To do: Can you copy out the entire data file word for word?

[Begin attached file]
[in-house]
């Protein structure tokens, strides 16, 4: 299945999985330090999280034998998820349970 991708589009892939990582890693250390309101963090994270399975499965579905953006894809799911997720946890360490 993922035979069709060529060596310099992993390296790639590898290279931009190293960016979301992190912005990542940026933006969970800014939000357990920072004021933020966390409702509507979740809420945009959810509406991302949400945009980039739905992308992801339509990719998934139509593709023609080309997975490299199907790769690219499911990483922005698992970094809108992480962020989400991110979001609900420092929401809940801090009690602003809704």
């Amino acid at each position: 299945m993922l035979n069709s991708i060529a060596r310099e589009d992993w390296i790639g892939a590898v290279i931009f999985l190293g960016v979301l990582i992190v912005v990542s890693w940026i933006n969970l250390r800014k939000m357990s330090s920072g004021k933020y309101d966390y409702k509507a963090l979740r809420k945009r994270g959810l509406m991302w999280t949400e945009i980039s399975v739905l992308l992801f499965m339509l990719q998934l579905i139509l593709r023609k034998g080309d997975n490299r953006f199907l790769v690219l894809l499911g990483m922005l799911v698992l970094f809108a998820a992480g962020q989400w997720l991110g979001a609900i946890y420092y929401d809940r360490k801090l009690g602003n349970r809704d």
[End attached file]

[in-house]
């Protein structure tokens, strides 16, 4: 299945999985330090999280034998998820349970 991708589009892939990582890693250390309101963090994270399975499965579905953006894809799911997720946890360490 993922035979069709060529060596310099992993390296790639590898290279931009190293960016979301992190912005990542940026933006969970800014939000357990920072004021933020966390409702509507979740809420945009959810509406991302949400945009980039739905992308992801339509990719998934139509593709023609080309997975490299199907790769690219499911990483922005698992970094809108992480962020989400991110979001609900420092929401809940801090009690602003809704």
């Amino acid at each position: 299945m993922l035979n069709s991708i060529a060596r310099e589009d992993w390296i790639g892939a590898v290279i931009f999985l190293g960016v979301l990582i992190v912005v990542s890693w940026i933006n969970l250390r800014k939000m357990s330090s920072g004021k933020y309101d966390y409702k509507a963090l979740r809420k945009r994270g959810l509406m991302w999280t949400e945009i980039s399975v739905l992308l992801f499965m339509l990719q998934l579905i139509l593709r023609k034998g080309d997975n490299r953006f199907l790769v690219l894809l499911g990483m922005l799911v698992l970094f809108a998820a992480g962020q989400w997720l991110g979001a609900i946890y420092y929401d809940r360490k801090l009690g602003n349970r809704d």